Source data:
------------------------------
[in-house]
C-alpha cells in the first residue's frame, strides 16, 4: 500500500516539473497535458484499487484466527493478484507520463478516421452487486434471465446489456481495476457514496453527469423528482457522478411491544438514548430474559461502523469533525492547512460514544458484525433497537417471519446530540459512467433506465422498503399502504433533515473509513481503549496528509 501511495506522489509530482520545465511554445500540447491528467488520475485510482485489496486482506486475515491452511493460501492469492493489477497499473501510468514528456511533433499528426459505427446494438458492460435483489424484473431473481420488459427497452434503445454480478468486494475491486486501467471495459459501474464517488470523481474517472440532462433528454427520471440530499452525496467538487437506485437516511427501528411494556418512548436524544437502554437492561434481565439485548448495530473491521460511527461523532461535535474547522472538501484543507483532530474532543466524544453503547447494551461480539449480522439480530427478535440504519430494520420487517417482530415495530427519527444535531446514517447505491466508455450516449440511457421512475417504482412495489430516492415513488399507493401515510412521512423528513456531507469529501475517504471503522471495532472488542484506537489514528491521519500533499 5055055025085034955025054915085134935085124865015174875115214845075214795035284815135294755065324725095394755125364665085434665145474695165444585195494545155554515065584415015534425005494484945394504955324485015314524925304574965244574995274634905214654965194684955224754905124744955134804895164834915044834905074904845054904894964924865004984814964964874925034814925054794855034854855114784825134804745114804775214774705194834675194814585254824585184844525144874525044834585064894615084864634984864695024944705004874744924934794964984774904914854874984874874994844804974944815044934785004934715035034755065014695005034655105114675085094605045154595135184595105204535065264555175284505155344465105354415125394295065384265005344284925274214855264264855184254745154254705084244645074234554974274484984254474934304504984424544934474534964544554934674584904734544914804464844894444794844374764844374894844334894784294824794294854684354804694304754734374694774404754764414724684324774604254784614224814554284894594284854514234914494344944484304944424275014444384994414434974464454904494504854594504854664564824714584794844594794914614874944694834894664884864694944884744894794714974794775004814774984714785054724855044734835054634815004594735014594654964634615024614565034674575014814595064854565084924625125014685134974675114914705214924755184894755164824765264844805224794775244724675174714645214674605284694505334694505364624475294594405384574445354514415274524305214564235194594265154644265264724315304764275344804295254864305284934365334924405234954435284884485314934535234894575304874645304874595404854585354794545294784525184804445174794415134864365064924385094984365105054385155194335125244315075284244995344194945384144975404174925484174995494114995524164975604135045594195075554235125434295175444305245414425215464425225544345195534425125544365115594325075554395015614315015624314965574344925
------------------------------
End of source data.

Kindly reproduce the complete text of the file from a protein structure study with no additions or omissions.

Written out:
[in-house]
C-alpha cells in the first residue's frame, strides 16, 4: 500500500516539473497535458484499487484466527493478484507520463478516421452487486434471465446489456481495476457514496453527469423528482457522478411491544438514548430474559461502523469533525492547512460514544458484525433497537417471519446530540459512467433506465422498503399502504433533515473509513481503549496528509 501511495506522489509530482520545465511554445500540447491528467488520475485510482485489496486482506486475515491452511493460501492469492493489477497499473501510468514528456511533433499528426459505427446494438458492460435483489424484473431473481420488459427497452434503445454480478468486494475491486486501467471495459459501474464517488470523481474517472440532462433528454427520471440530499452525496467538487437506485437516511427501528411494556418512548436524544437502554437492561434481565439485548448495530473491521460511527461523532461535535474547522472538501484543507483532530474532543466524544453503547447494551461480539449480522439480530427478535440504519430494520420487517417482530415495530427519527444535531446514517447505491466508455450516449440511457421512475417504482412495489430516492415513488399507493401515510412521512423528513456531507469529501475517504471503522471495532472488542484506537489514528491521519500533499 5055055025085034955025054915085134935085124865015174875115214845075214795035284815135294755065324725095394755125364665085434665145474695165444585195494545155554515065584415015534425005494484945394504955324485015314524925304574965244574995274634905214654965194684955224754905124744955134804895164834915044834905074904845054904894964924865004984814964964874925034814925054794855034854855114784825134804745114804775214774705194834675194814585254824585184844525144874525044834585064894615084864634984864695024944705004874744924934794964984774904914854874984874874994844804974944815044934785004934715035034755065014695005034655105114675085094605045154595135184595105204535065264555175284505155344465105354415125394295065384265005344284925274214855264264855184254745154254705084244645074234554974274484984254474934304504984424544934474534964544554934674584904734544914804464844894444794844374764844374894844334894784294824794294854684354804694304754734374694774404754764414724684324774604254784614224814554284894594284854514234914494344944484304944424275014444384994414434974464454904494504854594504854664564824714584794844594794914614874944694834894664884864694944884744894794714974794775004814774984714785054724855044734835054634815004594735014594654964634615024614565034674575014814595064854565084924625125014685134974675114914705214924755184894755164824765264844805224794775244724675174714645214674605284694505334694505364624475294594405384574445354514415274524305214564235194594265154644265264724315304764275344804295254864305284934365334924405234954435284884485314934535234894575304874645304874595404854585354794545294784525184804445174794415134864365064924385094984365105054385155194335125244315075284244995344194945384144975404174925484174995494114995524164975604135045594195075554235125434295175444305245414425215464425225544345195534425125544365115594325075554395015614315015624314965574344925